A Lookback of YAPC::Asia Tokyo 2013
Here's a brief look-back of YAPC::Asia Tokyo 2013 using the official photo set, hosted by 30 Days Album. All the talk slides (at least the ones that the speakers uploaded) are available on our site, along with videos from each talk. The videos can also be checked out from our Youtube page
Also, if you find this interesting, you might want to read Miyagawa's blog post about it, too
Day 0 has always been the day where we, the staff, get our materials (swags, random equipments) together and do the initial preparation. Also, we host some smaller event during this time so that we can check our check-in process. This year we had a LTthon::Tiny (which stands for Lightning Talk-a-thon, where people just continuously keep presenting lightning talks after another), hosted by Hachioji.pm.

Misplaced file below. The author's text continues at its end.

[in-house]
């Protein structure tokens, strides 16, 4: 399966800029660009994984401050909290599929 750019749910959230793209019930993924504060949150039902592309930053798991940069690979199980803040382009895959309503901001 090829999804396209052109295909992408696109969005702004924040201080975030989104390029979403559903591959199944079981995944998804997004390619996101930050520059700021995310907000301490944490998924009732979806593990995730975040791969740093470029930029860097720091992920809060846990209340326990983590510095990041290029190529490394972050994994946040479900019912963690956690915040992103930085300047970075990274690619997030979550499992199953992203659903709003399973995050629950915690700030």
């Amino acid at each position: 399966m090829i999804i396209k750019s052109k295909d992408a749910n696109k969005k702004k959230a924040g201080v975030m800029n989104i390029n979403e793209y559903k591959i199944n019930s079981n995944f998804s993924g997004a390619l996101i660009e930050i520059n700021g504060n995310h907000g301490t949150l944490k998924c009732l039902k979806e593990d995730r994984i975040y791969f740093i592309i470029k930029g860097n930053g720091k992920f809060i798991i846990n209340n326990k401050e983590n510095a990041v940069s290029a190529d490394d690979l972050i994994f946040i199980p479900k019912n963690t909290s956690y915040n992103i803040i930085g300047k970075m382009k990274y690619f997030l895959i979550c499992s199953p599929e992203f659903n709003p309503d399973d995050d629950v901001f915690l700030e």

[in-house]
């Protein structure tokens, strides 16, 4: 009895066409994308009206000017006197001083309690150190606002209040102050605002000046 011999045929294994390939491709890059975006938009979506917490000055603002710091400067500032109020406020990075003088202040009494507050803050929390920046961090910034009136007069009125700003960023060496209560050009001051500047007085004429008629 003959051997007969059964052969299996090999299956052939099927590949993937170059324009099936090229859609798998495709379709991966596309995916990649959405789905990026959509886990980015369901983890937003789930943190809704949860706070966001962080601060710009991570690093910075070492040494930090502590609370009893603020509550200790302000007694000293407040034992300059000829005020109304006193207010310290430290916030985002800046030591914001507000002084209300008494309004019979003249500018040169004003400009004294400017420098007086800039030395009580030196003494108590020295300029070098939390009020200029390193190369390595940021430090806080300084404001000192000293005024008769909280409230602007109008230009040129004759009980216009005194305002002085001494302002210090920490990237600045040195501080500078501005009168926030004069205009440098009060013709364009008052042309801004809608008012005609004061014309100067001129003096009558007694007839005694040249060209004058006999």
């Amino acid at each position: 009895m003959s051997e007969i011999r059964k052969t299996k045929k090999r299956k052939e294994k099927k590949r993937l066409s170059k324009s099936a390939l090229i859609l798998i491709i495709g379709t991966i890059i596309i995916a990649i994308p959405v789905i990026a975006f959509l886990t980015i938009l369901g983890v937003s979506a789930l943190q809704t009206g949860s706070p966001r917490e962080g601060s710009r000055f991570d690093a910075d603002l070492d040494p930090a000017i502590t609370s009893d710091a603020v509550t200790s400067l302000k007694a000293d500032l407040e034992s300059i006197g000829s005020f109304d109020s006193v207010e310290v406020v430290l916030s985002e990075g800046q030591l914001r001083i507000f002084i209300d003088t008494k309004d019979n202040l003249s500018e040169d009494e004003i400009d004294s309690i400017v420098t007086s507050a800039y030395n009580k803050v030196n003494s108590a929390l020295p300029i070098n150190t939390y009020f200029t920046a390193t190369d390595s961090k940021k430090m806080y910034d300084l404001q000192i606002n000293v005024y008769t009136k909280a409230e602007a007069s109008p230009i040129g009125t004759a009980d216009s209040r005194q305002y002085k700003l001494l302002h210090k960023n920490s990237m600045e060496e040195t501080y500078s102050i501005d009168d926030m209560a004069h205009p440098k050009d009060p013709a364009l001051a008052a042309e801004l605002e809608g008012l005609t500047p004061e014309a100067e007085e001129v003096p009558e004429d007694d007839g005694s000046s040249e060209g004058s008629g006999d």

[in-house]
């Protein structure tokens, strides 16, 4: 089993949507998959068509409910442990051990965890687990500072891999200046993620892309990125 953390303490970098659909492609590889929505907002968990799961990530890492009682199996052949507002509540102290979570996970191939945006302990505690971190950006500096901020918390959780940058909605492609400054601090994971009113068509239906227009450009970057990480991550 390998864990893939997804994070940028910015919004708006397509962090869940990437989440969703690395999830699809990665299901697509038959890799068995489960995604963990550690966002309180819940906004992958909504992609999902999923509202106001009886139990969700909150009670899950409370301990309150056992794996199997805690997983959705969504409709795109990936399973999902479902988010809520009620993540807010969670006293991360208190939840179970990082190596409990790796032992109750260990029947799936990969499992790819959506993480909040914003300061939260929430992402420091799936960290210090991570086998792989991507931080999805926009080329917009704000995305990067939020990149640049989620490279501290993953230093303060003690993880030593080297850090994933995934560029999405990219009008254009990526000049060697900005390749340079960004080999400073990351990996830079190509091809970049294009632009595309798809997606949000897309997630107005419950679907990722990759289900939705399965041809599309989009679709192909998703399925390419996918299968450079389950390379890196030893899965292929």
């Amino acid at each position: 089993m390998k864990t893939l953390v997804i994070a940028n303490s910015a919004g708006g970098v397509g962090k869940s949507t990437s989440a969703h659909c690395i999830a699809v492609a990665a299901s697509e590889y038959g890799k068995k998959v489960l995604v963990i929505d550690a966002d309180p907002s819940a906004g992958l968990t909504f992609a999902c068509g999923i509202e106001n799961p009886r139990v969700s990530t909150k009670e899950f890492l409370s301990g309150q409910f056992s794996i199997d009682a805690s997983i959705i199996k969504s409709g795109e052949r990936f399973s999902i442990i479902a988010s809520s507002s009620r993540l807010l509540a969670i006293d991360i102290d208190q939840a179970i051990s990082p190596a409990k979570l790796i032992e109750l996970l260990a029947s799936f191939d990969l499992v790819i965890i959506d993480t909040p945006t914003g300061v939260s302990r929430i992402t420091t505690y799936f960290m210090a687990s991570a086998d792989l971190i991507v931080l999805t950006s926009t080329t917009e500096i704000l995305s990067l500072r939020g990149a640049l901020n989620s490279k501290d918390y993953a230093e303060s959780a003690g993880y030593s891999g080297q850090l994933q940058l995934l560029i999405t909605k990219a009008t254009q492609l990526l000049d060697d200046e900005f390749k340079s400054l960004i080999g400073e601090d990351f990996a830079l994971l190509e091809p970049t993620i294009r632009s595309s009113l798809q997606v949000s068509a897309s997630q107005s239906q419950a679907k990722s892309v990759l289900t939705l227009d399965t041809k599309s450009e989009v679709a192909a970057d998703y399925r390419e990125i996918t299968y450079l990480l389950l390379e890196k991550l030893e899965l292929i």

This year we completely underestimated how many people were going to show up to this pre-YAPC event. To be honest, our check-in operation failed miserably. Of course, this is why we do day 0: to test our operation, and to get our volunteer staff familiar with the process.
While we're struggling the overwhelming number of attendees, LTthon got started. Of course, we provide some beer, refreshments, and snacks.
One of the slogans that we started was "YAPC ain't over until you blog about it". This year one of our sponsors (who runs a blogging platform), used it in one of their in-venue ads.
2.5 hours of Lightning Talks. Ain't it great?
Apparently there was a "Best Lightning Talker" award, courtesy of Hachioji.pm